More than 3m starts, 372 days in learning & 20% off the job
Our apprenticeship reforms will support an increase in the quality & quantity of apprenticeships …
so said the ‘Government’ in May 2017 when they launched the ‘new’: Apprenticeship Funding system
We will have to wait and see if the increase in quantity will come…..but what does an increase in quality actually mean and would we recognise it if we saw it.
If we have 3million people all doing 20% ‘off the job’ training on apprenticeships that last a min of 372 days, will this mean that we have cracked it?
Clearly not; a long and weighty apprenticeship could still be of poor quality. On its own size measures only signify compliance - not Quality or even value for money.
The minimum duration rule came in as a response to the decline in average duration that was prompted by the last government apprenticeship target (dangerous things targets…).
‘20%’ is designed to ensure that the new 3million target doesn’t result in similar issues.
But the ‘rule’ has caused much debate and it is clearly both challenging and helpful in equal measure:
- Helpful in ensuring that an apprenticeship is a ‘weighty’, meaningful, course (as well as a job) and in articulating how ‘doing an Apprenticeship’ is more than just ‘doing a job’ as it requires dedicated time set aside for learning
- But it is unhelpful if it means that providers, employers and especially auditors start counting hours, and we then start doing things just to ‘make up the 20%’ – if this happens we will have all completely missed the point and taken a step backwards
As the 20% rule isn’t going away anytime soon (famous last words!) I think we all need to move on and start to exploring and debating what are the more meaningful measures of quality.
The key quality questions
- What impact should good quality apprenticeships make
- How do you deliver good quality
- What is good quality (beyond 20% & 372 days)
1) What is good quality in terms of apprenticeship?
The opening text of the Quality Statement defines an apprenticeship as:
….a job with training to recognised standards. It should involve…. a substantial programme of on and off-the-job training…
This key sentence provides a helpful continuation of policy and definition, stretching at least back to 2013 and Unwin and Fuller (surely our leading Apprenticeship academics).
They proposed that a high-quality apprenticeship is one that is ‘expansive’:
“Expansive Apprenticeships stretch apprentices …they are given the opportunity to acquire skills and knowledge that will help them progress in their occupation and their developing expertise is seen by their employers as central to success. This requires structured and substantial training, and rigorous assessment. Importantly.., apprentices have a dual identity as workers and learners.”
Unwin and Fuller also really helpfully produced a tool for assessing apprenticeship programmes against this definition. Their work helps us move beyond a linear assessment of apprenticeships as being either ‘good’ or ‘bad’ – compliant or not. By introducing the concepts of ‘Restrictive’ and ‘Expansive’ they gave us a quality gauge against which to assess an apprenticeships’ real value and thus its quality.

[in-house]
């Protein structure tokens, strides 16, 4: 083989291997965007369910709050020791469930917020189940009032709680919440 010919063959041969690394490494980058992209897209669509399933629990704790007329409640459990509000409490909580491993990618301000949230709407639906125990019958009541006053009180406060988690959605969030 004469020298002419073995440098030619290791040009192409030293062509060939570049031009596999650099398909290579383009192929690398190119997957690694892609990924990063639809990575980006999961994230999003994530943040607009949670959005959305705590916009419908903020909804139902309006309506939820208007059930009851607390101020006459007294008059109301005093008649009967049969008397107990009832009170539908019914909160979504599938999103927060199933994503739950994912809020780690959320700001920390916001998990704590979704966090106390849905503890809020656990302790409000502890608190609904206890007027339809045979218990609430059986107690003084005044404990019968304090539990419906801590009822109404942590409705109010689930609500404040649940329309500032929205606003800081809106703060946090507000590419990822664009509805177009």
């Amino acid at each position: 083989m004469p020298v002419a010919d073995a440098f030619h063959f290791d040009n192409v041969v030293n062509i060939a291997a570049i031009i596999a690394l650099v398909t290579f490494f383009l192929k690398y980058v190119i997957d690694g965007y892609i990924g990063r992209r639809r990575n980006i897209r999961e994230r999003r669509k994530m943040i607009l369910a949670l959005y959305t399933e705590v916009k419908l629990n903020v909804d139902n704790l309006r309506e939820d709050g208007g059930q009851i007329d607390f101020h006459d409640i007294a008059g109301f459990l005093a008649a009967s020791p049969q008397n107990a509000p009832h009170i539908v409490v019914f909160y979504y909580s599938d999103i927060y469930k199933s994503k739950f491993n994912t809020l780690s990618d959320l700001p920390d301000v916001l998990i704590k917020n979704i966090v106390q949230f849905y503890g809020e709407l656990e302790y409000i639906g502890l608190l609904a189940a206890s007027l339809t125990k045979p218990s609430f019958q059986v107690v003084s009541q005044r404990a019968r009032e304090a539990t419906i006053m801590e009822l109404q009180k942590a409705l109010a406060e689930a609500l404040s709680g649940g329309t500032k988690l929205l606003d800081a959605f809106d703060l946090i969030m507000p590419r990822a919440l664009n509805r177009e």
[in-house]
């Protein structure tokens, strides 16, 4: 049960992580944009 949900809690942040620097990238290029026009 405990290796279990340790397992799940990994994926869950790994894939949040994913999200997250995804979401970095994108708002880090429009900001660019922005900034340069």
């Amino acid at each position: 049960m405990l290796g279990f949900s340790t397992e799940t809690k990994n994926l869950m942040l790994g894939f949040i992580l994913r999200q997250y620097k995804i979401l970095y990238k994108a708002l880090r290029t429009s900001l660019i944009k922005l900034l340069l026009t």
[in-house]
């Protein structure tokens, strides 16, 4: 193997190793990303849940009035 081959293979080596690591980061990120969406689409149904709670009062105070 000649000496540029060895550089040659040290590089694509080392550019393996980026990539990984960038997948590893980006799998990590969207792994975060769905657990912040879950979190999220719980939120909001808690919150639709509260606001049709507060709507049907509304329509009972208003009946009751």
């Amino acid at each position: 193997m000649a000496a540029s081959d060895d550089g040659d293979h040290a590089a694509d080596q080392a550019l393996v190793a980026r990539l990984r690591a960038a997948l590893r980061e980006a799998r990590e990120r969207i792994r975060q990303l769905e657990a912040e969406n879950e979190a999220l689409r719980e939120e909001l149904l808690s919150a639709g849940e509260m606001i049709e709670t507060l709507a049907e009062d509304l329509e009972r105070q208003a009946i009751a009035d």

- Restrictive Apprenticeships – may meet the rules but don’t have a meaningful impact
- Expansive Apprenticeships – create real and profound change and benefits
Their guide contained 11 ‘challenges’ for identifying a good quality apprenticeship. The first two of these still stand out as being particularly valid and important in differentiating between compliance and quality and importantly they also fit well with the recent IFA definition.
They are also a helpful starting point for anyone charged with ensuring their new levy-fuelled programme is of ‘high quality’:
Do the new ‘Standards’ help ensure new quality?
The IFA statement focuses clearly on new standards and the government clearly still hopes that the majority of apprentices will be on new standards by 2020 (we shall see).
The new standards have within them three core elements:
- Knowledge: what must you know to become classed as a professional
- Skills: what must an apprentice be able to prove they can do consistently well
- Behaviour: how should a professional in that occupation act and interact
The first of these elements ‘knowledge’ should be the biggest differentiator between Frameworks and Standards (and is also the biggest cost and stretch for providers). It necessitates a well prepared and meaningful curriculum, a core theoretical base of information that underpins the apprenticeship academically. This is not ‘on the job’, but classroom (virtual or actual) learning.
The knowledge element of each Standard also provides an opportunity for employer groups to renew definitions of professional competence and opens the door to a common curriculum amongst all Apprentices undertaking the same Standard - irrespective of the differences in their employment.
So for example every Assistant Accountant apprentice will need to acquire the same level of knowledge regarding ‘Book keeping’ and ‘Financial Regulation and Compliance’, regardless of their own age, education and experience, their exact job role and their employer’s size or sector. This gives common Knowledge base gives the apprentice portability and a platform for recognition and progression – and helps to distinguish the apprenticeship from ‘doing the job’ training.